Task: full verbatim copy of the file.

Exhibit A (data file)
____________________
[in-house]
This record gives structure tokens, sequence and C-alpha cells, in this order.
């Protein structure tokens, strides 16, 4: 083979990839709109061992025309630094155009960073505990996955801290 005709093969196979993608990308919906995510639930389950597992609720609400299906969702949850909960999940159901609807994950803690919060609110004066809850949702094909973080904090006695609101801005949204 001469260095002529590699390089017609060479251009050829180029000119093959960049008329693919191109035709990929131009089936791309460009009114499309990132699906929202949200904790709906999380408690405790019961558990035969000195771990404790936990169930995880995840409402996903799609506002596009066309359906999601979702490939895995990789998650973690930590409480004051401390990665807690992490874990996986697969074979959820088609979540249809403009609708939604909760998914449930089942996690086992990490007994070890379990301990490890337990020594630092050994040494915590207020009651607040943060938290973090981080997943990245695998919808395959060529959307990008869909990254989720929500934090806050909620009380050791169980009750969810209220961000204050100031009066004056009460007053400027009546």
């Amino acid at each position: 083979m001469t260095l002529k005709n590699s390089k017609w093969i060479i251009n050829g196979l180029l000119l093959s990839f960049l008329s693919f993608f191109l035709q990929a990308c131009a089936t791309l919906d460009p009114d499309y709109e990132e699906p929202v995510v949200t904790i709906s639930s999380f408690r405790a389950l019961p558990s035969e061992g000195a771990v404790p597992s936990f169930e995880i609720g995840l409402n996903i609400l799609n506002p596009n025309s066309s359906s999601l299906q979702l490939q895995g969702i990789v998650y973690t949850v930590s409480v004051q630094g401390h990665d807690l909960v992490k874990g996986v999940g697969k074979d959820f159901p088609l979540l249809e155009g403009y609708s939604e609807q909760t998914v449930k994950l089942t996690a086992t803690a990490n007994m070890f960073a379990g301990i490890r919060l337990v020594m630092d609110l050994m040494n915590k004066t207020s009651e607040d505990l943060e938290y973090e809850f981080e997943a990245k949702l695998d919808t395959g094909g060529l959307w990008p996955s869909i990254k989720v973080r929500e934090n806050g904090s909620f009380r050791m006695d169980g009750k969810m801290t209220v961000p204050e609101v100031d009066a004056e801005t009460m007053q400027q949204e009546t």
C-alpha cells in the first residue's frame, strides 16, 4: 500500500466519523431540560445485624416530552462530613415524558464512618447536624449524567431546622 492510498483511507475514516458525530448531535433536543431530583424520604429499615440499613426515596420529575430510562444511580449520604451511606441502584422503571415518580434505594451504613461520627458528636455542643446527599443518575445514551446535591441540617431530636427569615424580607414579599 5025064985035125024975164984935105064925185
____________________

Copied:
[in-house]
This record gives structure tokens, sequence and C-alpha cells, in this order.
């Protein structure tokens, strides 16, 4: 083979990839709109061992025309630094155009960073505990996955801290 005709093969196979993608990308919906995510639930389950597992609720609400299906969702949850909960999940159901609807994950803690919060609110004066809850949702094909973080904090006695609101801005949204 001469260095002529590699390089017609060479251009050829180029000119093959960049008329693919191109035709990929131009089936791309460009009114499309990132699906929202949200904790709906999380408690405790019961558990035969000195771990404790936990169930995880995840409402996903799609506002596009066309359906999601979702490939895995990789998650973690930590409480004051401390990665807690992490874990996986697969074979959820088609979540249809403009609708939604909760998914449930089942996690086992990490007994070890379990301990490890337990020594630092050994040494915590207020009651607040943060938290973090981080997943990245695998919808395959060529959307990008869909990254989720929500934090806050909620009380050791169980009750969810209220961000204050100031009066004056009460007053400027009546």
């Amino acid at each position: 083979m001469t260095l002529k005709n590699s390089k017609w093969i060479i251009n050829g196979l180029l000119l093959s990839f960049l008329s693919f993608f191109l035709q990929a990308c131009a089936t791309l919906d460009p009114d499309y709109e990132e699906p929202v995510v949200t904790i709906s639930s999380f408690r405790a389950l019961p558990s035969e061992g000195a771990v404790p597992s936990f169930e995880i609720g995840l409402n996903i609400l799609n506002p596009n025309s066309s359906s999601l299906q979702l490939q895995g969702i990789v998650y973690t949850v930590s409480v004051q630094g401390h990665d807690l909960v992490k874990g996986v999940g697969k074979d959820f159901p088609l979540l249809e155009g403009y609708s939604e609807q909760t998914v449930k994950l089942t996690a086992t803690a990490n007994m070890f960073a379990g301990i490890r919060l337990v020594m630092d609110l050994m040494n915590k004066t207020s009651e607040d505990l943060e938290y973090e809850f981080e997943a990245k949702l695998d919808t395959g094909g060529l959307w990008p996955s869909i990254k989720v973080r929500e934090n806050g904090s909620f009380r050791m006695d169980g009750k969810m801290t209220v961000p204050e609101v100031d009066a004056e801005t009460m007053q400027q949204e009546t």
C-alpha cells in the first residue's frame, strides 16, 4: 500500500466519523431540560445485624416530552462530613415524558464512618447536624449524567431546622 492510498483511507475514516458525530448531535433536543431530583424520604429499615440499613426515596420529575430510562444511580449520604451511606441502584422503571415518580434505594451504613461520627458528636455542643446527599443518575445514551446535591441540617431530636427569615424580607414579599 5025064985035125024975164984935105064925185